Friday, July 04, 2008

To Confirm A Thief

Wingnut legal scholarship in a nutshell: Steal someone else's intellectual property, collect power and prestigious friends among the rabid right, and lie like hell when caught. (Also known as Goegleining.) The punishment for the crime? Lifetime tenure on the federal bench.

The shoe is now on the other foot. President Bush nominated Mr. [Michael] O'Neill to be a judge on the Federal District Court here last month, and there are signs that his nomination might be a difficult one as well.

Last year, a peer-reviewed legal journal, the Supreme Court Economic Review, issued a retraction of an article by Mr. O'Neill in 2004. "Substantial portions" of the article, the editors wrote, were "appropriated without attribution" from a book review by another law professor. In addition, at least four articles by Mr. O'Neill in other publications contain passages that appear to have been lifted from other scholars’ works without quotation marks or attribution.

Long passages in the 2004 article are virtually identical to the book review, which was published in 2000 in the Virginia Law Review and was written by Anne C. Dailey, a law professor at the University of Connecticut.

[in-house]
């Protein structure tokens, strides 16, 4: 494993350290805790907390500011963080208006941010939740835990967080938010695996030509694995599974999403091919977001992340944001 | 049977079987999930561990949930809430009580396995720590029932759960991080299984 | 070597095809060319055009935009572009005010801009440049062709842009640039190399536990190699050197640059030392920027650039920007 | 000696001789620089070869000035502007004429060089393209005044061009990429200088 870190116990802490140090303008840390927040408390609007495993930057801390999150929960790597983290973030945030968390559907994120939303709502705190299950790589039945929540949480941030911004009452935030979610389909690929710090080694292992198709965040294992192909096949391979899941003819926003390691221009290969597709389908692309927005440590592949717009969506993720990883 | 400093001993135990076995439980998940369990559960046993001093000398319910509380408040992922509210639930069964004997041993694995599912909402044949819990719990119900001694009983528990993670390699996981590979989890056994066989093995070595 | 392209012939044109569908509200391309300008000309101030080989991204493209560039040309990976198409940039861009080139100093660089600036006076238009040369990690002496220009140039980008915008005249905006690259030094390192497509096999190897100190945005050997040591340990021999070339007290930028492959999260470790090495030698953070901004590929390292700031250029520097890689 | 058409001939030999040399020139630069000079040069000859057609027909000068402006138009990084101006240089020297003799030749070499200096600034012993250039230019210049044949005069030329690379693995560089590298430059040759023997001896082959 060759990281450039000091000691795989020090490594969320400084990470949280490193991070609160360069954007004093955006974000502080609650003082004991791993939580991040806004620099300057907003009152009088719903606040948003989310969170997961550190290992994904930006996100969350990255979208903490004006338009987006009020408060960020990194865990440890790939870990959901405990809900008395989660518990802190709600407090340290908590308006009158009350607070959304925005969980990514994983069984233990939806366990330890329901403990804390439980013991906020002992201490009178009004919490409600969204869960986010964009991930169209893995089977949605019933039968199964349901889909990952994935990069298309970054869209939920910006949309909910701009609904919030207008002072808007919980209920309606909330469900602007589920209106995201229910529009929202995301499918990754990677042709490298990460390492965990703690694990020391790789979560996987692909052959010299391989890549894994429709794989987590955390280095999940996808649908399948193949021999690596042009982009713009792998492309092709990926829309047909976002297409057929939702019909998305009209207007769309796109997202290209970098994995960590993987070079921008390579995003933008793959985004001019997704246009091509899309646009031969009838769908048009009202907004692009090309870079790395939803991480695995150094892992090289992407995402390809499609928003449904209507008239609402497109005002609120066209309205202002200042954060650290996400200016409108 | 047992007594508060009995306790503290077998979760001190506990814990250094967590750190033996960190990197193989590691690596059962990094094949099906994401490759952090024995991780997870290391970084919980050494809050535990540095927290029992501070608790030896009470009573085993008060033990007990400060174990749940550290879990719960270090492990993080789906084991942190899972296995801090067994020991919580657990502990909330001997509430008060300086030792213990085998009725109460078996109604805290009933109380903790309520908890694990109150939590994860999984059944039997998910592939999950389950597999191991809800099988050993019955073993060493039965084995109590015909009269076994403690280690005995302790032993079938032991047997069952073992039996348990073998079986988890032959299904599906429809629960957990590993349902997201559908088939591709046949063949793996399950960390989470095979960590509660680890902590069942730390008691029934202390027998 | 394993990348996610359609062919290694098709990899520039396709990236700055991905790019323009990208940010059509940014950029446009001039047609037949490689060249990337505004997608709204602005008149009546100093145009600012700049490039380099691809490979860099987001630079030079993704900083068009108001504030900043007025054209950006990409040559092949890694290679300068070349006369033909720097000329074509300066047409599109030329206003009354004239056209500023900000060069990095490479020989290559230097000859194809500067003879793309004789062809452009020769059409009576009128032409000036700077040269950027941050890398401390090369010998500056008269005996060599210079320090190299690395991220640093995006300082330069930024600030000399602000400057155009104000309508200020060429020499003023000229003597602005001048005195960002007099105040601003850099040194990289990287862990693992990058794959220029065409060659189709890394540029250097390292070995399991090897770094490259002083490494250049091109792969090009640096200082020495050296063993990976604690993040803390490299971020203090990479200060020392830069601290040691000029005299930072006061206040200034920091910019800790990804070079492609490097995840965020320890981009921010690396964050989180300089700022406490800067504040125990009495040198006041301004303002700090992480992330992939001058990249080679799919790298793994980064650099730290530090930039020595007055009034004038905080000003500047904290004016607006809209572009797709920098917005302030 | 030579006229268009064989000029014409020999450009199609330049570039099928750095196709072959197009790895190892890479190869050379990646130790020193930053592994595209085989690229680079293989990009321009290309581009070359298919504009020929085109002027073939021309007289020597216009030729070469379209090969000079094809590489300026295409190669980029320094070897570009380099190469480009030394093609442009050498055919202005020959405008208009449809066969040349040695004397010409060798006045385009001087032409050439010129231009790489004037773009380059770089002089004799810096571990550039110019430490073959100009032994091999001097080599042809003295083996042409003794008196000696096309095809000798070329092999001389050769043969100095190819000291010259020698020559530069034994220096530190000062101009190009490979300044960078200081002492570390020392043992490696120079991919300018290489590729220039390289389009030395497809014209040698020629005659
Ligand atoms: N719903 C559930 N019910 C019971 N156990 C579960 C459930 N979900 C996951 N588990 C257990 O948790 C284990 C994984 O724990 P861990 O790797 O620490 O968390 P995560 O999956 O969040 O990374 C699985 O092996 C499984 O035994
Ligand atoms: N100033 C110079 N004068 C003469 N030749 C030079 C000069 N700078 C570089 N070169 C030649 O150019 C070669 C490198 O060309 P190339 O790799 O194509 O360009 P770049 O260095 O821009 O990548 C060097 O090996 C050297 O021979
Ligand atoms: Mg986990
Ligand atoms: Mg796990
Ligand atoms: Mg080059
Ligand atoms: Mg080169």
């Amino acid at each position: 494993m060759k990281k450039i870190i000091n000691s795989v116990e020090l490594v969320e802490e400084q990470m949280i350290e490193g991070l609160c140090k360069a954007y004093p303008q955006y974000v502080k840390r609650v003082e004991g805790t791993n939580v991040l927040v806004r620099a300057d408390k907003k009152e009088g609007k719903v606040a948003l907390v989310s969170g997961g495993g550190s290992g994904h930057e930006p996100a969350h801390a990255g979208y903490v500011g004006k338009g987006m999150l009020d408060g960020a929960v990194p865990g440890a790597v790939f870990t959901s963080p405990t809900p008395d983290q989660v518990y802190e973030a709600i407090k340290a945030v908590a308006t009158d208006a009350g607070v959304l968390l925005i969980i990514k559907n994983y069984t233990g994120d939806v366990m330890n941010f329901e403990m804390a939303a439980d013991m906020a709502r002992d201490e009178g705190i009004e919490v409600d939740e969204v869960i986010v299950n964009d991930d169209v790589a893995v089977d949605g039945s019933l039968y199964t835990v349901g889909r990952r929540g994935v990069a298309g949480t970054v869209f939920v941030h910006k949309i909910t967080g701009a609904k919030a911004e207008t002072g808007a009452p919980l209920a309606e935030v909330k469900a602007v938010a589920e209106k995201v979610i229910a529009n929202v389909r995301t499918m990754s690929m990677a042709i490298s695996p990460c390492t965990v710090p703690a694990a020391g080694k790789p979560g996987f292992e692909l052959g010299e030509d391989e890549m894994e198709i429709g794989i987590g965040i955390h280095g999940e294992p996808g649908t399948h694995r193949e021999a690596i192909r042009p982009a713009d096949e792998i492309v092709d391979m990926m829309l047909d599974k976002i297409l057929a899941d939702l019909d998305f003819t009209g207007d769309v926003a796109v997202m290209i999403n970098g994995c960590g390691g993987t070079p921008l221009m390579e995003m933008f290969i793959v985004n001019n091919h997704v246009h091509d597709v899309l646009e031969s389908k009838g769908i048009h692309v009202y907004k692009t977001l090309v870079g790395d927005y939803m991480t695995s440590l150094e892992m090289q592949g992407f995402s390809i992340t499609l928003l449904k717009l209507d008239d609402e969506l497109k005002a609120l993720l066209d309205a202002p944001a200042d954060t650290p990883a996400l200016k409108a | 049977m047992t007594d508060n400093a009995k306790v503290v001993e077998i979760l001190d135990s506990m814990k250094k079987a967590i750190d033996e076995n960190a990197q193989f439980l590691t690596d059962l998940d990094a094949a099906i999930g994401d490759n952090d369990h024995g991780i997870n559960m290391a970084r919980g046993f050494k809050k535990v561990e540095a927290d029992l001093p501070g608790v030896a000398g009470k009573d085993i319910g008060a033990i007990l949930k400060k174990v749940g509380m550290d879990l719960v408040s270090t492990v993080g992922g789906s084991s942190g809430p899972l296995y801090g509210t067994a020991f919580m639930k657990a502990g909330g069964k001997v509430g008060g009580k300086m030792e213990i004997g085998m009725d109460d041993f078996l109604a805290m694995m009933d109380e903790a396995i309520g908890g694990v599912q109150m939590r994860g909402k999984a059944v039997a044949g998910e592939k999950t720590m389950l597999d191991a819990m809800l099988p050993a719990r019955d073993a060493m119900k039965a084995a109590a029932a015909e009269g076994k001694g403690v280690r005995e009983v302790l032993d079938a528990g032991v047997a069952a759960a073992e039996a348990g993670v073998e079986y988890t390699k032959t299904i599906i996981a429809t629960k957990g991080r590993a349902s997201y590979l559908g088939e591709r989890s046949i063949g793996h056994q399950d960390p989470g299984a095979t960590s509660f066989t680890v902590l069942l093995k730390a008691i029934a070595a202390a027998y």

Emily A. Lawrimore, a White House spokeswoman, said Mr. O'Neill had been "completely forthcoming from the start of the vetting process and had “expressed remorse for his actions."

"He was highly recommended to President Bush," Ms. Lawrimore said of Mr. O’Neill, "and the president is confident he will make an excellent judge."

Of course he is.

This explains quite a bit.

Friends and colleagues describe Mr. O'Neill as a creative, fair and exceptionally able lawyer. He is a graduate of Brigham Young University and Yale Law School, and he served as a law clerk to Justice Clarence Thomas on the Supreme Court and Judge David B. Sentelle of the United States Court of Appeals for the District of Columbia Circuit. He is working on a master's degree in writing fiction.

Clarence should be able to give O'Neill tips on giving perjured testimony before the Senate Judiciary Committee. Or maybe O'Neill can just call the proceedings a high-tech lynching. Without attribution.

Rip O'Neill give a partial Shalit defense:

Mr. O'Neill was contrite about the duplications, blaming "a poor work method." He said he often mingled research materials and his own work in a single computer file. "I didn't keep appropriate track of things," he said. "I frankly did a poor and negligent job."

LEXIS makes thievery so easy.

I await with anticipation the chorus of outrage from conservative legal bloggers such as Instacracker, Althouse and Assrocket. I'll just sit back and enjoy this beautiful CD of cricket sounds while they compose their posts.

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